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A top United Nations official is sounding the alarm about another potential crisis facing Myanmar's Rohingya refugees - the March monsoon season.
To date roughly 670,000 Rohingya have fled their homes in Myanmar, to Bangladesh, in an effort to escape violence. More than 1,500 refugees have fled this month alone and thousands more are expected.
The mass exodus began back in August when the Myanmar military began attacking the Rohingya and torching their villages after a small Rohingya armed group attached an army checkpoint. The United Nations and human rights groups have said the campaign amounts to ethnic cleansing.
The UN estimates 107,000 refugees are living in areas of Bangladesh prone to flooding or landslides.
"We are now in a race against time," says Filippo Grandi, the UN High Commissioner for Refugees.
"The [Bangladeshi] Government is steering a massive emergency preparedness effort, but international support must be stepped up to avert a catastrophe," he said in a statement to the U.N. Security Council.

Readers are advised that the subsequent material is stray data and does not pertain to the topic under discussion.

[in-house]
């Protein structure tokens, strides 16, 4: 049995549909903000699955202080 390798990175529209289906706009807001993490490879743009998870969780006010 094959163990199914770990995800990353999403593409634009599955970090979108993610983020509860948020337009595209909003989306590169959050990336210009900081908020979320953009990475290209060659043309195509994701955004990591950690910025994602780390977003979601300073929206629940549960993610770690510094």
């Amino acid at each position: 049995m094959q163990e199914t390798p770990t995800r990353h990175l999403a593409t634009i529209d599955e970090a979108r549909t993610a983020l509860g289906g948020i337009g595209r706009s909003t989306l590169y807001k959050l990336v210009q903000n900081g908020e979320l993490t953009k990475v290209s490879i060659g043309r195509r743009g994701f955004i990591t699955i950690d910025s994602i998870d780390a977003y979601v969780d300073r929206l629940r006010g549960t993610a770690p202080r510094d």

Meanwhile, an explosive expose by Reuters about a massacre in a Rohingya village has landed two Reuters journalists in jail. Wa Lone and Kyaw Soe Oo investigated the killing of 10 Rohingya muslims in Northern Rakhine state who were reportedly were shot and hacked to death by a group that included their Buddhist neighbors and Myanmar soldiers. The journalists are charged with receiving government secrets and face up to 14 years in prison. They appeared in court Wednesday, just one day after receiving a major press award for their investigation.
On this episode of The Stream, we speak with:
Matt Wells @mattfwells
Senior crisis advisor, Amnesty International
Ro Nay San Lwin @nslwin
Kathryn Mahoney @MissMahoo
Tanvir Chowdhury @bappsbd
Mratt K Thu @mrattkthu
Senior Reporter, Frontier Myanmar
UN: Rohingya still not allowed to return to Myanmar - Al Jazeera
Rohingya repatriation: why the rush? - Al Jazeera
Massacre in Myanmar - Reuters
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